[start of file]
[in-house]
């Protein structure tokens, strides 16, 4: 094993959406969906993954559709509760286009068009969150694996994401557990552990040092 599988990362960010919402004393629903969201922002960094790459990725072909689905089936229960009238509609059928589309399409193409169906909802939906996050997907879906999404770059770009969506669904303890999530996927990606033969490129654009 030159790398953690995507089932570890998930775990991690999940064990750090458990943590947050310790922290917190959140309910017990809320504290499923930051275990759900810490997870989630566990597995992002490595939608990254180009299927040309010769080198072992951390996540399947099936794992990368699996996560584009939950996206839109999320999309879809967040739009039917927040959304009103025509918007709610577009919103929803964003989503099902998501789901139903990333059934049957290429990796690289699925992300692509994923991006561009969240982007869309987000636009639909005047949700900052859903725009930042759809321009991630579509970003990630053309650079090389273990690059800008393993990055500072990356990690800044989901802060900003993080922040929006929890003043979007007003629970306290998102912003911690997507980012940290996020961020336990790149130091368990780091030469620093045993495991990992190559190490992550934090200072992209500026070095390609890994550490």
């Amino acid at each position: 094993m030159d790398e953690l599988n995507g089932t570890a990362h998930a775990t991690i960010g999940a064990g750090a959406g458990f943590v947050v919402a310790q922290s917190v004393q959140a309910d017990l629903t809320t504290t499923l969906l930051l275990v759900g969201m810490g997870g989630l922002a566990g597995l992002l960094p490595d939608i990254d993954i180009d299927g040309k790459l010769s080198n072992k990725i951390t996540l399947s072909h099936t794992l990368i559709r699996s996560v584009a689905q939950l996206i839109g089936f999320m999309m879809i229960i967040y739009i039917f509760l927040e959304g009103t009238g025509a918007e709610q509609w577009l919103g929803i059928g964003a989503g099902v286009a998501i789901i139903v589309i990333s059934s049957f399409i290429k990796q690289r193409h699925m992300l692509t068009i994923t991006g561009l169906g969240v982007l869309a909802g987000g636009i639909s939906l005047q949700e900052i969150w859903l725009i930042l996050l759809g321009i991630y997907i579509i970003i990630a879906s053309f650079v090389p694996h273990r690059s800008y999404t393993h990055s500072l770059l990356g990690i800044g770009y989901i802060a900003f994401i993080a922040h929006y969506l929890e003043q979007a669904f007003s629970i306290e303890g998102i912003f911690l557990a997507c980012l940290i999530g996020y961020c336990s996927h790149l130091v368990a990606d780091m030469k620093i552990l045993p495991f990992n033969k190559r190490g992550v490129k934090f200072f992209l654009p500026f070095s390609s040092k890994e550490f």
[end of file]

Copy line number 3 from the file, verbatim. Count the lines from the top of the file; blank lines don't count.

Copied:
């Amino acid at each position: 094993m030159d790398e953690l599988n995507g089932t570890a990362h998930a775990t991690i960010g999940a064990g750090a959406g458990f943590v947050v919402a310790q922290s917190v004393q959140a309910d017990l629903t809320t504290t499923l969906l930051l275990v759900g969201m810490g997870g989630l922002a566990g597995l992002l960094p490595d939608i990254d993954i180009d299927g040309k790459l010769s080198n072992k990725i951390t996540l399947s072909h099936t794992l990368i559709r699996s996560v584009a689905q939950l996206i839109g089936f999320m999309m879809i229960i967040y739009i039917f509760l927040e959304g009103t009238g025509a918007e709610q509609w577009l919103g929803i059928g964003a989503g099902v286009a998501i789901i139903v589309i990333s059934s049957f399409i290429k990796q690289r193409h699925m992300l692509t068009i994923t991006g561009l169906g969240v982007l869309a909802g987000g636009i639909s939906l005047q949700e900052i969150w859903l725009i930042l996050l759809g321009i991630y997907i579509i970003i990630a879906s053309f650079v090389p694996h273990r690059s800008y999404t393993h990055s500072l770059l990356g990690i800044g770009y989901i802060a900003f994401i993080a922040h929006y969506l929890e003043q979007a669904f007003s629970i306290e303890g998102i912003f911690l557990a997507c980012l940290i999530g996020y961020c336990s996927h790149l130091v368990a990606d780091m030469k620093i552990l045993p495991f990992n033969k190559r190490g992550v490129k934090f200072f992209l654009p500026f070095s390609s040092k890994e550490f």